Modified Angioplasty Procedure May Reduce Heart Damage


February 9, 2009

February 9, 2009 - Emory University cardiologists are testing a modification of angioplasty known as postconditioning, designed to reduce permanent damage to the heart muscle after a heart attack.

The rush of blood back into the heart after a blood vessel is reopened during angioplasty can produce “reperfusion injury,” caused by biochemical changes in the heart muscle. The modified procedure inflates and deflates the balloon several times in a precisely controlled way, so that blood back flows into the heart gradually and thereby reduces the risk of reperfusion injury.

"This study could help refine a common, well-established procedure performed on thousands of patients every year," said principal investigator Habib Samady, M.D., associate professor of medicine (cardiology) at Emory University School of Medicine. "Without involving any additional drugs or devices, it may be possible to reduce damage to the heart muscle in a very straightforward way."

The Emory study — one of the first to test postconditioning in the U.S. — aims to determine whether postconditioning can benefit patients undergoing angioplasty and if so, to define how.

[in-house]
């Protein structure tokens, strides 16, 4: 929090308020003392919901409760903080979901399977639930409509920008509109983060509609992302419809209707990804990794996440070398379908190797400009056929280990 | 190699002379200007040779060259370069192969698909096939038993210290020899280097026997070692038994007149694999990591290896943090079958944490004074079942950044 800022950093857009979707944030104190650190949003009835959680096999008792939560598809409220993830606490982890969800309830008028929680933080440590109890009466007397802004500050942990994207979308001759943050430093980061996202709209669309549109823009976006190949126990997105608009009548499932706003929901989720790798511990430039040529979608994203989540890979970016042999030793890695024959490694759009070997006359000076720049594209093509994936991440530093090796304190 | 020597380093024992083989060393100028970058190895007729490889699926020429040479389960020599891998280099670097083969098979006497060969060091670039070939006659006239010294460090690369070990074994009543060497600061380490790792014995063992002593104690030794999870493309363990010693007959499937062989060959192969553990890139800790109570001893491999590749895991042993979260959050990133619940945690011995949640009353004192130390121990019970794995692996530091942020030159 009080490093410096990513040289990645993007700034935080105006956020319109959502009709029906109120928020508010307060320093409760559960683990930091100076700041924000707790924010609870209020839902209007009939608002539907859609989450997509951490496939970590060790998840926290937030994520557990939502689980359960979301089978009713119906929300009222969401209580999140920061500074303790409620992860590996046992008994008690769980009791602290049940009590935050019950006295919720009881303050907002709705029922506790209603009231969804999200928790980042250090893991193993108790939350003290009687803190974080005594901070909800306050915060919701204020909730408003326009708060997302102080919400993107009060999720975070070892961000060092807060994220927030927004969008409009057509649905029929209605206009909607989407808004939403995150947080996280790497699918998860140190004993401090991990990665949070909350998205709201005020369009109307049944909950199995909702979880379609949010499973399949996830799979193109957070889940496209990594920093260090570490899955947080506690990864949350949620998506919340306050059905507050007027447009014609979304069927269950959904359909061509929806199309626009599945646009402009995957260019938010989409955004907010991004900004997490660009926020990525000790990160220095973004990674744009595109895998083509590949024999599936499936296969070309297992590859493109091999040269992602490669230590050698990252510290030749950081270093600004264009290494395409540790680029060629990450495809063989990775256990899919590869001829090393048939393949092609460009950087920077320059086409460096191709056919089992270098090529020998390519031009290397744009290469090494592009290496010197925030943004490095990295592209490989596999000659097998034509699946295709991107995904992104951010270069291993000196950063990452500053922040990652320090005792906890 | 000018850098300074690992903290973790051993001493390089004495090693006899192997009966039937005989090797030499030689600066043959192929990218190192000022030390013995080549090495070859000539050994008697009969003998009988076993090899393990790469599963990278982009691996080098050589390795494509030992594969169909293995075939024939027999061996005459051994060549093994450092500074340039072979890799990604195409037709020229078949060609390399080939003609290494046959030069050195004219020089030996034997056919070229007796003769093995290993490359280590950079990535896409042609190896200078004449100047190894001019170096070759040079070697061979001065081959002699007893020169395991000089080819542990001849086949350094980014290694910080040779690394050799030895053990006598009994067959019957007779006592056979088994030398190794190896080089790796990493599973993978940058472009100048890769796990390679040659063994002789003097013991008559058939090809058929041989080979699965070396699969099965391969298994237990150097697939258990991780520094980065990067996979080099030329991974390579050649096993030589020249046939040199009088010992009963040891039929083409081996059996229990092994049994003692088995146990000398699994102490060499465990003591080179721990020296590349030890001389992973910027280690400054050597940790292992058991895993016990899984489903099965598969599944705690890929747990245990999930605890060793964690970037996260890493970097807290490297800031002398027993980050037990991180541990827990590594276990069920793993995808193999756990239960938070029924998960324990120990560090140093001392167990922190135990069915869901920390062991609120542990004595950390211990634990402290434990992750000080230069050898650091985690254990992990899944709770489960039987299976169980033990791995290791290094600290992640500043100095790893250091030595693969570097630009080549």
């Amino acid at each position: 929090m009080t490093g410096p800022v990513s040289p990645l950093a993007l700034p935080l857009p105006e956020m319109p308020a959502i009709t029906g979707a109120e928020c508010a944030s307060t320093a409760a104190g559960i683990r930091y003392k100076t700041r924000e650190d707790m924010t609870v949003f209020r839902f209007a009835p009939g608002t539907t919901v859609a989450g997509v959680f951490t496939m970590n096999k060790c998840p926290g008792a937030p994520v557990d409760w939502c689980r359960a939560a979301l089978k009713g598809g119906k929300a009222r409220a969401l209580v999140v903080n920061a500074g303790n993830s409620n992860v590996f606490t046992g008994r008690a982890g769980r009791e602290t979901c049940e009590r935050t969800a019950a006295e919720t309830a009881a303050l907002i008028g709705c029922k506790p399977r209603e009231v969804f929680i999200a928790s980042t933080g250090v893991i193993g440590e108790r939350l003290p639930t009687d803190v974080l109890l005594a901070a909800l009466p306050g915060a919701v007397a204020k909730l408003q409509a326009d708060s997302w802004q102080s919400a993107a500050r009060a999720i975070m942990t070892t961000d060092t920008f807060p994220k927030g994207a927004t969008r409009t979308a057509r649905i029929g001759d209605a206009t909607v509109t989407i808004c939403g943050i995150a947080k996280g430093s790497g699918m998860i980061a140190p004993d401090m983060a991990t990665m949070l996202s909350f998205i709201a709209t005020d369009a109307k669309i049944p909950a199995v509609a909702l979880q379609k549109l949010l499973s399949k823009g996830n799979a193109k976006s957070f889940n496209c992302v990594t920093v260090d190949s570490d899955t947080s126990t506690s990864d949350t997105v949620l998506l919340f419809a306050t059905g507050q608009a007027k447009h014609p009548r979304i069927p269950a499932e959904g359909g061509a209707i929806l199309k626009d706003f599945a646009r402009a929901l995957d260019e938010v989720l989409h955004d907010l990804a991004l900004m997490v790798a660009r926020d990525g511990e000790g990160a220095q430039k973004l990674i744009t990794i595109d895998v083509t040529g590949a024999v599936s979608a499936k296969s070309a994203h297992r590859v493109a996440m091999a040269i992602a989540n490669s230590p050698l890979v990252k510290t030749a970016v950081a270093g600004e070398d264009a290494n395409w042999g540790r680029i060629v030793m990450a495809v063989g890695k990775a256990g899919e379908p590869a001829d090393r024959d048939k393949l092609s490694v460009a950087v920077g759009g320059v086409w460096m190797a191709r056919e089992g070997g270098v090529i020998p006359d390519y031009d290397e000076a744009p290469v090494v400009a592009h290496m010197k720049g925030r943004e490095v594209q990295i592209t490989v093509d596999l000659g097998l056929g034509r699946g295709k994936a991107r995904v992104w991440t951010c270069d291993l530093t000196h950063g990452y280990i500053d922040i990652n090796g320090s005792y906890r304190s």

Post-conditioning has been tested in France, Israel, Denmark and Canada. In addition, a 2007 retrospective study of heart attack patients in Massachusetts who, without prior planning by doctors, required several balloon inflations showed that these patients had less damage to their hearts.

The Emory investigators will assess the degree of heart muscle damage in groups of patients treated with standard angioplasty versus those treated with a modified procedure using MRI and echocardiography.

The Emory study began in September 2008 and doctors have already treated several patients with the modified angioplasty procedure, with a total of 40 participants planned.

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